Usually when we talk about death in Mexico, what first comes to mind is the traditional Day of the Dead. But in my case, and in my annually celebrated festivity, what is honored is a tradition that takes place in the Yucatán Peninsula that sadly is not as acknowledged as the Day of the Dead, it’s called Hanal Pixan.

The portal of life opens and the souls of our loved ones are preparing to cross over to the world of the living, following the lights of the candles and guided by the smell of their favorite food. They are welcomed and it is time for the ceremony to begin. Every year around the end of October and the start of November, in the Yucatán Peninsula, the greatest fest is celebrated between the earth and the spiritual world.

The local community, deeply rooted in ancient Maya traditions, prepares for the Hanal Pixan, which roughly translates in English to “food for the souls,” a ceremony that has been carried on for centuries.

Hanal Pixan, like the Day of the Dead, originated from the old pre-Hispanic cultures that believed there was life after death. The Mayas, my ancestors, like any great civilization of the early ages, believed in the underworld, and therefore were very concerned about the future of their souls.

During the Hanal Pixan, it is believed that the souls travel through snake-shaped paths that connect the nine underworlds below the earth, as well as the thirteen heavens above it with the world of the living; over the course of a week, these spirits have an opportunity to return to their loved ones who are still alive. This explains why on October 31st, November 1st and November 2nd, we set up altars and go on with the ceremony: to make sure the deceased find the light needed to be guided through their journey from the afterlife to their homes here on earth.

The first day of the celebration, best known locally as u hanal palal, or “food for the kids.” It is the day when the spirits of the children are welcomed with candies and toys. (In my personal opinion, this day is the most nostalgic and heartwarming out of the three-day celebration.) The 1st of November is known as u hanal nucuch unicoob, when adults are celebrated with cigars and liquor. The last day, hanal Pixanoob or misa pixan, is the day where a mass is dedicated to the souls, usually in the cemetery.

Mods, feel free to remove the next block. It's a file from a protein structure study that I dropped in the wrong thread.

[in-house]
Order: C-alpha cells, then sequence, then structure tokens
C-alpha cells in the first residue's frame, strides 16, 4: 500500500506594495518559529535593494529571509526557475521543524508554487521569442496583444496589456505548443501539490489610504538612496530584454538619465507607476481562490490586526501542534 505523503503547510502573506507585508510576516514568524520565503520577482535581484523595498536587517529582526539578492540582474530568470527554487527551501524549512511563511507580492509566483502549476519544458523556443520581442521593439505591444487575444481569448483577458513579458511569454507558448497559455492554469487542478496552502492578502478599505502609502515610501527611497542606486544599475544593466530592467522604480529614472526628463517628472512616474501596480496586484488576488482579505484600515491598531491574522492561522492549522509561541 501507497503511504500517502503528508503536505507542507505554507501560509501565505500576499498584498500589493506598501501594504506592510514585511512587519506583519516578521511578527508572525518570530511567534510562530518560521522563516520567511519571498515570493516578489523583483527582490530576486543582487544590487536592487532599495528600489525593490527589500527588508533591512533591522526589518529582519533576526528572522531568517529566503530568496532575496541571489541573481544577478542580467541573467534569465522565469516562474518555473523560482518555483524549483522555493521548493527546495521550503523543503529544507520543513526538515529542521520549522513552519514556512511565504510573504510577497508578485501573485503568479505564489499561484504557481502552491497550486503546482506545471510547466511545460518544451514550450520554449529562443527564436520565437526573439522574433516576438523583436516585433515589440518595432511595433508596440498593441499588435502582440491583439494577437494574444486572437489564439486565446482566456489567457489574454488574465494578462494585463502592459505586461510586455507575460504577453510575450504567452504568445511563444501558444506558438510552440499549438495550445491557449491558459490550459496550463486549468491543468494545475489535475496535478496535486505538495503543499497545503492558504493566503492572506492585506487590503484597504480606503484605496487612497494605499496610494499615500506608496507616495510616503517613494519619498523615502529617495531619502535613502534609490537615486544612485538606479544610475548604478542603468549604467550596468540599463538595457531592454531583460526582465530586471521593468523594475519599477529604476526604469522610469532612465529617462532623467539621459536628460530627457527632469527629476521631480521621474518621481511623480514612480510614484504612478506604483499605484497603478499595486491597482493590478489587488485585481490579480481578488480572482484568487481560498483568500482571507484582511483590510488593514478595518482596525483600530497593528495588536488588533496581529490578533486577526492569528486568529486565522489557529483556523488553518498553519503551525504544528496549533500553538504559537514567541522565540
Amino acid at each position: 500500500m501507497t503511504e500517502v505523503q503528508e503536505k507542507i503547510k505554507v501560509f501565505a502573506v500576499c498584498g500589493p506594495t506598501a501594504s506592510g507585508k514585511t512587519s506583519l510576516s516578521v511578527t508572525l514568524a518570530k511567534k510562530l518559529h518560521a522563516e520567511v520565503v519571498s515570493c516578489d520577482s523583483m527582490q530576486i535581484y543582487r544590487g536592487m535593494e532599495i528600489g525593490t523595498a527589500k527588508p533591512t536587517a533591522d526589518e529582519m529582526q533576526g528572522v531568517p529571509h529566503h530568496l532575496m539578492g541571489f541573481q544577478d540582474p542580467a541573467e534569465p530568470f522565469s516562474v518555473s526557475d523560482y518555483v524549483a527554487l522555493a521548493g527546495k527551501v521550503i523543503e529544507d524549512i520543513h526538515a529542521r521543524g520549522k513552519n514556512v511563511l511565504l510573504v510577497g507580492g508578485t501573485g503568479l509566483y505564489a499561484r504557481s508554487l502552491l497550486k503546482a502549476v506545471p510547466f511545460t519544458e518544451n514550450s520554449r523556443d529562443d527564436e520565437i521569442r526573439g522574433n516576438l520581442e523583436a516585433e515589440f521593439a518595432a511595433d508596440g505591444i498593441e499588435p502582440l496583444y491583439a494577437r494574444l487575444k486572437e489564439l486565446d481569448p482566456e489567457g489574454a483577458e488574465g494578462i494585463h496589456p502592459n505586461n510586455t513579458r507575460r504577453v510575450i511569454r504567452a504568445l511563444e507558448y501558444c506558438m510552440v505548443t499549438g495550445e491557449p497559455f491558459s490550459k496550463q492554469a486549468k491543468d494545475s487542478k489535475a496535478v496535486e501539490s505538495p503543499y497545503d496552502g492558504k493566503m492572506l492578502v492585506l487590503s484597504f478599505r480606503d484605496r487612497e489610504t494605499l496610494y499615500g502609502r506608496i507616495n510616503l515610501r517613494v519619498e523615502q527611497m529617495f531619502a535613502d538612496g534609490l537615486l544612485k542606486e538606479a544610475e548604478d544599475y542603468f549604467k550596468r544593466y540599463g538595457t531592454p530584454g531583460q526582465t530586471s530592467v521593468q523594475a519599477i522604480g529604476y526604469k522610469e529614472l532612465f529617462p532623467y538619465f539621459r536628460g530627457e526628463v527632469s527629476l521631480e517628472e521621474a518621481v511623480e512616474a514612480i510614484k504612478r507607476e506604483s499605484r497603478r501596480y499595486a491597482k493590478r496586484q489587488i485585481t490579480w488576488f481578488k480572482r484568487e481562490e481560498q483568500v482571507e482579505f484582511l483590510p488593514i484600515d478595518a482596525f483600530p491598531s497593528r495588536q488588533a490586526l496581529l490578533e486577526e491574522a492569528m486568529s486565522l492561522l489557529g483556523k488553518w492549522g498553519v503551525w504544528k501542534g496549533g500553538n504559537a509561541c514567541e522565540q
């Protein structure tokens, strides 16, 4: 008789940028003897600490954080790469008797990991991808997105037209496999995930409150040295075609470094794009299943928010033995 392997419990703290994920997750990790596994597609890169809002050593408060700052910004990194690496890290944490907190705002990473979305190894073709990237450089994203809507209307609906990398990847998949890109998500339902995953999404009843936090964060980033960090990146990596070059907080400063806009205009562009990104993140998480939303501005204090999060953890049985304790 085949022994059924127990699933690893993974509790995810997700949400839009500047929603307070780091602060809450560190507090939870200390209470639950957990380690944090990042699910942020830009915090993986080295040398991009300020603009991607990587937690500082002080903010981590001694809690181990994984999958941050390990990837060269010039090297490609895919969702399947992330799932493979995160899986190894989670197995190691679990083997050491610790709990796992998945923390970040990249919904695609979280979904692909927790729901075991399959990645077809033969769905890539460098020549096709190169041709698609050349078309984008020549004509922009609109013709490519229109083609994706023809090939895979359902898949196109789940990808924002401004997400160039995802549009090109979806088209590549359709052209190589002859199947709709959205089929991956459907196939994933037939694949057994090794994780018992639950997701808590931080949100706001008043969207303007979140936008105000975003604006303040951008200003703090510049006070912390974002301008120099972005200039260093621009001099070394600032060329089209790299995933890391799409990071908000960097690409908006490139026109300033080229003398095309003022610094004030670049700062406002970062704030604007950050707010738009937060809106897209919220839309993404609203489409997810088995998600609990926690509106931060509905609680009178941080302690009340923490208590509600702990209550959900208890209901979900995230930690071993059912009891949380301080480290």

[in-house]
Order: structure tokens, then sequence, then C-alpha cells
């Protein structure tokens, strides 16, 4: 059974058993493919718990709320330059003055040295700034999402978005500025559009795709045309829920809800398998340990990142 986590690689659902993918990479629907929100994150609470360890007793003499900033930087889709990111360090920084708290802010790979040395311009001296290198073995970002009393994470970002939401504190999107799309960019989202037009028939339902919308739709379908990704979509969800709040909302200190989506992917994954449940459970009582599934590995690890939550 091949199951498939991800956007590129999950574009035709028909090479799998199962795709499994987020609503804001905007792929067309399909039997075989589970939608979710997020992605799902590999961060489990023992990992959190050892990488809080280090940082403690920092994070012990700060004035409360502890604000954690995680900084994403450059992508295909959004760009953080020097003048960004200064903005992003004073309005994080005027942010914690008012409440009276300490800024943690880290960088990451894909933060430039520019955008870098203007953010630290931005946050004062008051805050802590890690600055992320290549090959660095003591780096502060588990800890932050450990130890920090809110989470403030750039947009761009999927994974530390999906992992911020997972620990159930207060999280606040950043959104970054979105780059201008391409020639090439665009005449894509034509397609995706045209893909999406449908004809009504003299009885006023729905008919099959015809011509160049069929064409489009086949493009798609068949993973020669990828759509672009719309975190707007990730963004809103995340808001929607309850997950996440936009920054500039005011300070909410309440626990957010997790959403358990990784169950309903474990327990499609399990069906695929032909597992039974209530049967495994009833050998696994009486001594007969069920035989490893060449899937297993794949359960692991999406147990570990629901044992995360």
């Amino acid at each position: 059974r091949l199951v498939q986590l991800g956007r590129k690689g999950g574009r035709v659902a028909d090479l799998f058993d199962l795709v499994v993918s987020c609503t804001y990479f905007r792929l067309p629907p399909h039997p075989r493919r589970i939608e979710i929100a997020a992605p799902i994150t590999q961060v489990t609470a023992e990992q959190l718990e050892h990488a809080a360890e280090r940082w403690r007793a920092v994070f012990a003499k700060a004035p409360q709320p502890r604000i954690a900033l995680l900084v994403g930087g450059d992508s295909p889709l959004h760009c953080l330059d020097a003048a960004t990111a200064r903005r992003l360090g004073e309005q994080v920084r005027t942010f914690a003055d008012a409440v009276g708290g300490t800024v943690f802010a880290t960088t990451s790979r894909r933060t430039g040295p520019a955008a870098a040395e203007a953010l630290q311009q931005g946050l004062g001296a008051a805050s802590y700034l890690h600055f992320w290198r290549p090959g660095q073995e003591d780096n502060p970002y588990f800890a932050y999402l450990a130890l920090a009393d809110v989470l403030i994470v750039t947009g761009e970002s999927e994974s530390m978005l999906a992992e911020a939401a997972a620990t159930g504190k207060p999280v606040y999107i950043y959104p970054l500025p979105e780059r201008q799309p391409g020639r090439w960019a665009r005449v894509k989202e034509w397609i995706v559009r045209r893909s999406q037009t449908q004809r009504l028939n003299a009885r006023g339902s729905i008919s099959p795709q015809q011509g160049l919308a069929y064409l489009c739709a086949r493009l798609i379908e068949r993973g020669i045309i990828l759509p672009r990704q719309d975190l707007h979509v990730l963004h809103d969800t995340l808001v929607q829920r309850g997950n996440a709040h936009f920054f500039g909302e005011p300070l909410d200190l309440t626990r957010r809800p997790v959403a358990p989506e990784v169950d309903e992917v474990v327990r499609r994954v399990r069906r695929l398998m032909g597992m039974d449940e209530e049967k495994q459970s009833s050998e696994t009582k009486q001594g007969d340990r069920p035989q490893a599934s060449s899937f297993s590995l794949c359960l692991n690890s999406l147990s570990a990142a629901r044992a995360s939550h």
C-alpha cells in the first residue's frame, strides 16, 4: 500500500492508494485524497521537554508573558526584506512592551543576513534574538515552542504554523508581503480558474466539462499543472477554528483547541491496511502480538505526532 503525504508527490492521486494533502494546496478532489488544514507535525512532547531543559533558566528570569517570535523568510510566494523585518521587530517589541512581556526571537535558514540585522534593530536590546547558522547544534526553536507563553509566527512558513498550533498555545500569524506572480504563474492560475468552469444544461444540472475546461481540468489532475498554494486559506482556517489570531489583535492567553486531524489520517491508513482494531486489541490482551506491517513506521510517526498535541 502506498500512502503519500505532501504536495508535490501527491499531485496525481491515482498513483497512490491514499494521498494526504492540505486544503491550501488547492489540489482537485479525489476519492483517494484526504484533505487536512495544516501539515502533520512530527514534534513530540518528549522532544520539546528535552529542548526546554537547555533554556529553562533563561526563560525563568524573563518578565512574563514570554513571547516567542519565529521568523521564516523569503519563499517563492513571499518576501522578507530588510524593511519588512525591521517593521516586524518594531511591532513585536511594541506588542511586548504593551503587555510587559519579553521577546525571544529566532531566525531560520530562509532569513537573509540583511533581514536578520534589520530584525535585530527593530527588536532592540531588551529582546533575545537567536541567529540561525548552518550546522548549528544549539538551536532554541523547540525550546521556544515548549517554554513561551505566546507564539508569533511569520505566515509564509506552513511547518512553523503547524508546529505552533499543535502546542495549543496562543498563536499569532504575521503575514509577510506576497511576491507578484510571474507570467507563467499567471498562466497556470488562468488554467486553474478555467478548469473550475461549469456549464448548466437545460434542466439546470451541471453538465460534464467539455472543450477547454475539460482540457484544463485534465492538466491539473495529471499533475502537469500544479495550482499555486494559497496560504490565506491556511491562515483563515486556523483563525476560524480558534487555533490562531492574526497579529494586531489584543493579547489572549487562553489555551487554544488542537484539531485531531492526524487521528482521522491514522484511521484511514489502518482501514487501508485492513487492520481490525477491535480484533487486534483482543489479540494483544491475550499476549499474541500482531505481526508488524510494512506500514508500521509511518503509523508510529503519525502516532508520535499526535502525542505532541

Around the Hanal Pixan there are also some peculiar traditions. In the states of the peninsula, for example, it is customary for children to use a red ribbon on the right wrist during these days; these ribbons protect children from the spirits, since they can be “taken away” by them. In my experience, once when I was around nine years old, my stepdad decided to place the ribbon on my wrist a week before the celebration because he felt a “different vibe and harmony” inside the house, I did not question his intuition, since it’s common within my family to believe in these superstitions.

Another peculiar tradition is that the animals of the house and the cattle are tied, because they are able to see the souls and can prevent them from going to the altar in a peaceful way.

One of the most characteristic elements in the celebration is the Mukbil pollo; “mukbil” means “the one that must be buried” and “pollo” is chicken. It is a kind of big tamale, filled with stew made with meat and various spices, mixed with Kol (meat broth, cornstarch and achiote or spice); they are put together until a thick mixture is obtained.  This food is cooked inside a hole made on the land, with a limestone base built into it. The base is heated with firewood, and then the mukbil is deposited and covered with the soil that was dug up and also leaves that do not have resin as to not affect the flavor. The cooking is completed by the heat of the limestone bed. This whole process represents the action of burying someone as a combination of what his/hers life was, and then bringing it out after a few days as a whole new and different soul.

This cooking preparation was explained to me a few years ago by one of my aunts, while I was helping her prepare a mukbil in her home. I remember clearly how she explained every single detail on how you are supposed to do each of the steps since there’s a lot of respect and love involved into this part of the celebration, and how I should be proud of being able to learn how to do this food.

The Hanal Pixan is a beautiful vestige of Mayan cosmology and an evidence of my “mestizo” roots. In spite of being a celebration of Mayan origin, the customs underwent changes with the arrival of the Spaniards and the missionaries, who adapted this old tradition and gave it a more religious aura. Still this customs continue to change, but that does not mean it is any less ours. I am proud and happy to mention that I am from the Yucatan Peninsula and that I still honor this tradition; thankfully my stepdad and his family introduced me and my brother to this ceremony, giving us this knowledge since we were really little, therefore we get to maintain this dying and unknown celebration.